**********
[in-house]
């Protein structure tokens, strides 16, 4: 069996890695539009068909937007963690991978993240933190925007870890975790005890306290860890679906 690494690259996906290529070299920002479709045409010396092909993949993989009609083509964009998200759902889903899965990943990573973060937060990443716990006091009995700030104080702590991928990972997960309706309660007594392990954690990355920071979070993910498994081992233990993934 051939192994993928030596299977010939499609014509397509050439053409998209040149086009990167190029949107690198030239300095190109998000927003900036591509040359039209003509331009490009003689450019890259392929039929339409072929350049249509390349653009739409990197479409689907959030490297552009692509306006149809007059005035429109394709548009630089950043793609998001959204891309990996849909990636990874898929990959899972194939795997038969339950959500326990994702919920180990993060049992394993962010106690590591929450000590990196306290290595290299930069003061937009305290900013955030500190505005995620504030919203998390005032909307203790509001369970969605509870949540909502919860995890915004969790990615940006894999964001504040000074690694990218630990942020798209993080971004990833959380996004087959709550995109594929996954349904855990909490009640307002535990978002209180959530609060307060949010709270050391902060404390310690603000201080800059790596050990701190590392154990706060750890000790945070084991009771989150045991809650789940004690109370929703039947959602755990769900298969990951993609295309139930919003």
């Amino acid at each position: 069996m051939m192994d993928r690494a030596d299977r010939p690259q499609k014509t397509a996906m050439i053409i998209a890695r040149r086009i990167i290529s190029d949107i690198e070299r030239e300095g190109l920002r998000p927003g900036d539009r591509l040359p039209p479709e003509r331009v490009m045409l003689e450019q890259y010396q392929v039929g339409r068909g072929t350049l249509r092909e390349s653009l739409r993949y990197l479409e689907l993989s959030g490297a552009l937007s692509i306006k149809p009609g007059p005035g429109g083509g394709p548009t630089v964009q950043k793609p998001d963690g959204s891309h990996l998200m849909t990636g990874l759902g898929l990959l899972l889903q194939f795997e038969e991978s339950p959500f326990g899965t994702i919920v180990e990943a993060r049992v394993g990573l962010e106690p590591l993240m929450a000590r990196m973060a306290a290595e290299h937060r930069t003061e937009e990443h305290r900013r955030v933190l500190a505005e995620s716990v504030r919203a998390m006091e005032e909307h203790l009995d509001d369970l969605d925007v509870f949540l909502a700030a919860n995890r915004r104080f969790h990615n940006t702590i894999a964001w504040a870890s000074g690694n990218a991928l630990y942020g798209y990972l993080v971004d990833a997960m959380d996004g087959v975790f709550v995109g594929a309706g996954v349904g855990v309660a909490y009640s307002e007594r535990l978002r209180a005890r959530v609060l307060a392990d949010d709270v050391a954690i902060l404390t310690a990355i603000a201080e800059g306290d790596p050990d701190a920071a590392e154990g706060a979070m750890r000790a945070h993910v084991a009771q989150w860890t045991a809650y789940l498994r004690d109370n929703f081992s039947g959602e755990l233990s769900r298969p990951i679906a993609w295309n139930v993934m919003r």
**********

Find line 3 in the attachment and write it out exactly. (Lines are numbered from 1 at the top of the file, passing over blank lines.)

């Amino acid at each position: 069996m051939m192994d993928r690494a030596d299977r010939p690259q499609k014509t397509a996906m050439i053409i998209a890695r040149r086009i990167i290529s190029d949107i690198e070299r030239e300095g190109l920002r998000p927003g900036d539009r591509l040359p039209p479709e003509r331009v490009m045409l003689e450019q890259y010396q392929v039929g339409r068909g072929t350049l249509r092909e390349s653009l739409r993949y990197l479409e689907l993989s959030g490297a552009l937007s692509i306006k149809p009609g007059p005035g429109g083509g394709p548009t630089v964009q950043k793609p998001d963690g959204s891309h990996l998200m849909t990636g990874l759902g898929l990959l899972l889903q194939f795997e038969e991978s339950p959500f326990g899965t994702i919920v180990e990943a993060r049992v394993g990573l962010e106690p590591l993240m929450a000590r990196m973060a306290a290595e290299h937060r930069t003061e937009e990443h305290r900013r955030v933190l500190a505005e995620s716990v504030r919203a998390m006091e005032e909307h203790l009995d509001d369970l969605d925007v509870f949540l909502a700030a919860n995890r915004r104080f969790h990615n940006t702590i894999a964001w504040a870890s000074g690694n990218a991928l630990y942020g798209y990972l993080v971004d990833a997960m959380d996004g087959v975790f709550v995109g594929a309706g996954v349904g855990v309660a909490y009640s307002e007594r535990l978002r209180a005890r959530v609060l307060a392990d949010d709270v050391a954690i902060l404390t310690a990355i603000a201080e800059g306290d790596p050990d701190a920071a590392e154990g706060a979070m750890r000790a945070h993910v084991a009771q989150w860890t045991a809650y789940l498994r004690d109370n929703f081992s039947g959602e755990l233990s769900r298969p990951i679906a993609w295309n139930v993934m919003r």